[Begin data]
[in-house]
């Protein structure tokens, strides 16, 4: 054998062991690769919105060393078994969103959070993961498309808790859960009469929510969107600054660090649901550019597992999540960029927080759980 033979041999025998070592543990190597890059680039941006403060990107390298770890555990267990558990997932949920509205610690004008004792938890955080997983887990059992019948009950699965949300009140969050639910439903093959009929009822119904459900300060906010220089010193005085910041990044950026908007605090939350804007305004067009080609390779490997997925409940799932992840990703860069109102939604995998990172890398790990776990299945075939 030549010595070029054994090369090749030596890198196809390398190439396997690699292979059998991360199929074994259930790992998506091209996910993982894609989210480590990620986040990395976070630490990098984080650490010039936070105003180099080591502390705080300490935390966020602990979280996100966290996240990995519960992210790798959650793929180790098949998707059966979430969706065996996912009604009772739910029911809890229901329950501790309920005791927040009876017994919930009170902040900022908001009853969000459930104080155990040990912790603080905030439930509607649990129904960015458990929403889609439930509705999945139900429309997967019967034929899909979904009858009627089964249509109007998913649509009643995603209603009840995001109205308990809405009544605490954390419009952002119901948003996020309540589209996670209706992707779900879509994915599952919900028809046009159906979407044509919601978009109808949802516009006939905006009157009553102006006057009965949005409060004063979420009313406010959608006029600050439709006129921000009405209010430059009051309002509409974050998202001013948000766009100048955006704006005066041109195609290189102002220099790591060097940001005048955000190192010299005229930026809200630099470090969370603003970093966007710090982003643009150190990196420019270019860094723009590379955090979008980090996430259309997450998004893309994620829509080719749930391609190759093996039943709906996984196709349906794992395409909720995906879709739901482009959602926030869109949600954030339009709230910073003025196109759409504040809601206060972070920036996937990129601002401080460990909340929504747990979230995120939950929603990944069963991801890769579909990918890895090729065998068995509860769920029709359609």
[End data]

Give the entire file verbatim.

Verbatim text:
[in-house]
């Protein structure tokens, strides 16, 4: 054998062991690769919105060393078994969103959070993961498309808790859960009469929510969107600054660090649901550019597992999540960029927080759980 033979041999025998070592543990190597890059680039941006403060990107390298770890555990267990558990997932949920509205610690004008004792938890955080997983887990059992019948009950699965949300009140969050639910439903093959009929009822119904459900300060906010220089010193005085910041990044950026908007605090939350804007305004067009080609390779490997997925409940799932992840990703860069109102939604995998990172890398790990776990299945075939 030549010595070029054994090369090749030596890198196809390398190439396997690699292979059998991360199929074994259930790992998506091209996910993982894609989210480590990620986040990395976070630490990098984080650490010039936070105003180099080591502390705080300490935390966020602990979280996100966290996240990995519960992210790798959650793929180790098949998707059966979430969706065996996912009604009772739910029911809890229901329950501790309920005791927040009876017994919930009170902040900022908001009853969000459930104080155990040990912790603080905030439930509607649990129904960015458990929403889609439930509705999945139900429309997967019967034929899909979904009858009627089964249509109007998913649509009643995603209603009840995001109205308990809405009544605490954390419009952002119901948003996020309540589209996670209706992707779900879509994915599952919900028809046009159906979407044509919601978009109808949802516009006939905006009157009553102006006057009965949005409060004063979420009313406010959608006029600050439709006129921000009405209010430059009051309002509409974050998202001013948000766009100048955006704006005066041109195609290189102002220099790591060097940001005048955000190192010299005229930026809200630099470090969370603003970093966007710090982003643009150190990196420019270019860094723009590379955090979008980090996430259309997450998004893309994620829509080719749930391609190759093996039943709906996984196709349906794992395409909720995906879709739901482009959602926030869109949600954030339009709230910073003025196109759409504040809601206060972070920036996937990129601002401080460990909340929504747990979230995120939950929603990944069963991801890769579909990918890895090729065998068995509860769920029709359609």